Of her, the mystic Bride
Thy Wisdom hath supplied;
Thine infant children seek,
With baby lips, all weak,
Filled with the Spirit's dew
From that dear bosom true,
Thy praises pure to sing,
Hymns meet for thee, our King,
For thee, the Christ;

Our holy tribute this,
For wisdom, life, and bliss,
Singing in chorus meet,
Singing in concert sweet,
The Almighty Son.
We, heirs of peace unpriced,
We, who are born in Christ,
A people pure from stain,
Praise we our God again,

Lord of our Peace.

-E. H. Plumptre.

BURN, O evening hearth, and waken
Pleasant visions, as of old!
Though the house by winds be shaken,
Safe I keep this room of gold!

Ah, no longer wizard fancy
Builds its castles in the air,
Luring me by necromancy

Up the never-ending stair!

But, instead, it builds me bridges
Over many a dark ravine,

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SHE took his rifle from the wall,
The same his father bore;
She gave the boy his alpenstock,
His father's long before;
She did not let him see her weep,
But kissed his rosy face,
Then bade him boldly hasten forth
And take his father's place.

She thought but of her country's wrongs,
Yet pressed him to her heart,

Oh! well might that proud mother grieve
To see her boy depart.

A month before her husband joined
His brethren of the glen;

A week-his lifeless form they bore
In sorrow back again;
Those warrior-peasants laid it down
Within her Alpine cot,

Then hastened back to meet the foe,
For they might mourn him not.

But she must send another forth,
Her doubly stricken heart
Might well be proud and not to break
From her brave boy to part.

And so she took the rifle from
The chamber of the dead,
And filled the flask, and put it on,
Then forth her boy she led:

"Go," she said, proudly, "o'er the hills
You'll find your father's foe,
Yet not his death-blow to avenge,
For freedom strike the blow."

It was her bleeding country's wrongs
That nerved that mother's heart,
Yet bitter were the tears she shed
To see her boy depart.

-Bentley's Miscellany.


WHO cares for the last year's rose?
Or the flowers of last year's May?
Or the leaf dried sweet in a mouldy book
Of the love who is away?

Who cares for the cloud gone by?
Or last year's rain and wind?
Or a golden crescent of folded curl
The dead one left behind?

A tress of hair and a faded leaf

Are paltry things to a cynic's eyes; But to me they are keys that open the gates Of a paradise of memories.


WHAT lies before me? Where shall set my day?

What hospitable tomb receive my clay?

What hands at last my failing eyes shall close? What eyes will watch me ?-eyes with pity fraught? Some friend of Christ? or those who know him not?

Or shall no tomb, as in a casket, lock

This frame, when laid a weight of breathless clay? Cast forth unburied on the desert rock,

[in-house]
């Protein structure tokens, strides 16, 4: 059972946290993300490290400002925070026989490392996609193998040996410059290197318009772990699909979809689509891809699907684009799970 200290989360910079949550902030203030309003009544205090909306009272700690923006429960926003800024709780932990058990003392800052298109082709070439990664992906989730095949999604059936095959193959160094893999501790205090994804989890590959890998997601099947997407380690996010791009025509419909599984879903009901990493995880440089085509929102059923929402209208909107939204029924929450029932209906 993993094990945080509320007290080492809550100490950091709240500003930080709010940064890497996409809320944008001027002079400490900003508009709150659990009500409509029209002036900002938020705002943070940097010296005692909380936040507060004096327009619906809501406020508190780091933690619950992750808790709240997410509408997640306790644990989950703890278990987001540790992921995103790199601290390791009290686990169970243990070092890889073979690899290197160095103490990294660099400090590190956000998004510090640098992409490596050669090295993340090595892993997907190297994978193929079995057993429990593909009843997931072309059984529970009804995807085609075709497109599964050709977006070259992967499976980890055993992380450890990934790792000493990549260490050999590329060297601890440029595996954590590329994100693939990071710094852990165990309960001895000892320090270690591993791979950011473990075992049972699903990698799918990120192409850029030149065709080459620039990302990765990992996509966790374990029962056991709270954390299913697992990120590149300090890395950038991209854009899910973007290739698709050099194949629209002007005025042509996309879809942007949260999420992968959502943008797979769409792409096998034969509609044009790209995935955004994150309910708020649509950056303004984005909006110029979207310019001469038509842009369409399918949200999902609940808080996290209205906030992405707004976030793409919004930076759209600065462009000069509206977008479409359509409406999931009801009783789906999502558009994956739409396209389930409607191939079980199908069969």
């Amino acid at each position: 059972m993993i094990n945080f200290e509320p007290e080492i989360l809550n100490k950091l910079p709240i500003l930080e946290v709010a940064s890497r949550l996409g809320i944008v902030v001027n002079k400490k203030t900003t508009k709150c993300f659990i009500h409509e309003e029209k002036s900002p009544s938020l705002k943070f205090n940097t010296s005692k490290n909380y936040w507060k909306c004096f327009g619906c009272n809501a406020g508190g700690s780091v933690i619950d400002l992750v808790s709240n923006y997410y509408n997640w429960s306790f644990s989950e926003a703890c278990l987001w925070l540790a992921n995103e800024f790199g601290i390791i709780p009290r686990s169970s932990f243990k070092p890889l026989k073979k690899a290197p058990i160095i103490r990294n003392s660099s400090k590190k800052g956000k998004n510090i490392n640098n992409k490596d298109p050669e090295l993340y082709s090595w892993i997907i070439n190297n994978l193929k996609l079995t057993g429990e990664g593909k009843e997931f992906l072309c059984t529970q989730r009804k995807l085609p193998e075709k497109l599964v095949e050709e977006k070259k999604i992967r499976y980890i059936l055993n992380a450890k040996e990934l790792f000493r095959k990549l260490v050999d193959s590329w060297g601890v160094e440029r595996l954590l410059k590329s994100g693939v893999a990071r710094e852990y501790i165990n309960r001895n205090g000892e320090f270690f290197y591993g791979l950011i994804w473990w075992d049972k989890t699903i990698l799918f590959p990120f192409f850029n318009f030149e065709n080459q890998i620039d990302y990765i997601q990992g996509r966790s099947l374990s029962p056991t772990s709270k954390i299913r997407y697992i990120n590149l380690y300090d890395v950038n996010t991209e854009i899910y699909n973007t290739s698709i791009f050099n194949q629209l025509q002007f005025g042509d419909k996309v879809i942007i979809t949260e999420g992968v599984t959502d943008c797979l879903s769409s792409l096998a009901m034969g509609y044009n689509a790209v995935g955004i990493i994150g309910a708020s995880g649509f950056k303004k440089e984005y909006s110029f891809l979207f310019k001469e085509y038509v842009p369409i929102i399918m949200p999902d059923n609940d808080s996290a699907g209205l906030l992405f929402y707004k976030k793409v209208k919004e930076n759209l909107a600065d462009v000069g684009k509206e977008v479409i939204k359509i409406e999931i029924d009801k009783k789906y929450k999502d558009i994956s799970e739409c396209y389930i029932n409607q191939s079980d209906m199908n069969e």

Or thrown in scorn to birds and beasts of prey ? Consumed and cast in handfuls on the air, Left in some river-bed to perish there?

This as Thou wilt, the Day will all unite Wherever scattered, when thy word is said: Rivers of fire, abysses without light,

Thy great tribunal, these alone are dread. And thou, O Christ, my King, art fatherland to me, Strength, wealth, eternal rest, yea, all I find in thee!


BIRTH-DAYS are mile-posts on the road of time,
Each with its two arms pointing different ways,
On one inscribed, in flaming characters,
"The past," and from the other darkly gleam
Through murky mists, in letters dimly seen,
The words, "Straight forward for eternity."
Life is like a book,

And new years are the opening of fresh pages
Each numbered in its order. We value books
Not by their length, but by the thoughts that

In lustrous halos round their hallowed leaves,
And though the book of life may be but short,
Yet if from every page there shimmers out
The one word, love, that volume will, at last,
Rest in a golden binding on the shelves,
The mystic shelves, of God's great library.
We measure life by years, but not so God:
A thousand ages are as one short day

With him. He counts by deeds, not fleeting hours,
And he who speaks a gentle word, or gives

A cup of water to a fainting one,

Will count more birth-days in Heaven's register
Than if he lived a million centuries

Unto himself alone. Now is the seed-time,
And every birth-day we begin to sow
Another furrow in life's fertile field,
And at the coming harvest we shall reap
As we have sown-rich golden grain or weeds,
Well-ripened fruit or loathsome rottenness.
Here all our countless actions touch the springs
That send a thrill throughout infinity.

On earth our erring fingers strike the keys
That shall resound in endless cadences
Of harmony or discord evermore.

-Thomas E. Taylor.


WHEN in thy wearied ear sad voices mourn,
Oh, measure not the burden of their woe
Only by that thou see'st; thou canst not know
What unfulfilled desires within them burn,
What prayers unto their longing hearts return,
Like hungry birds across the barren snow.
Much they may hold, perchance, and yet forego
More than thine eye hath wisdom to discern,
Or tears can e'er reveal. None are so blest
But something fails them. In the garden gay

Where shall these weary limbs at length repose? | We miss the wayside flowers that men love best;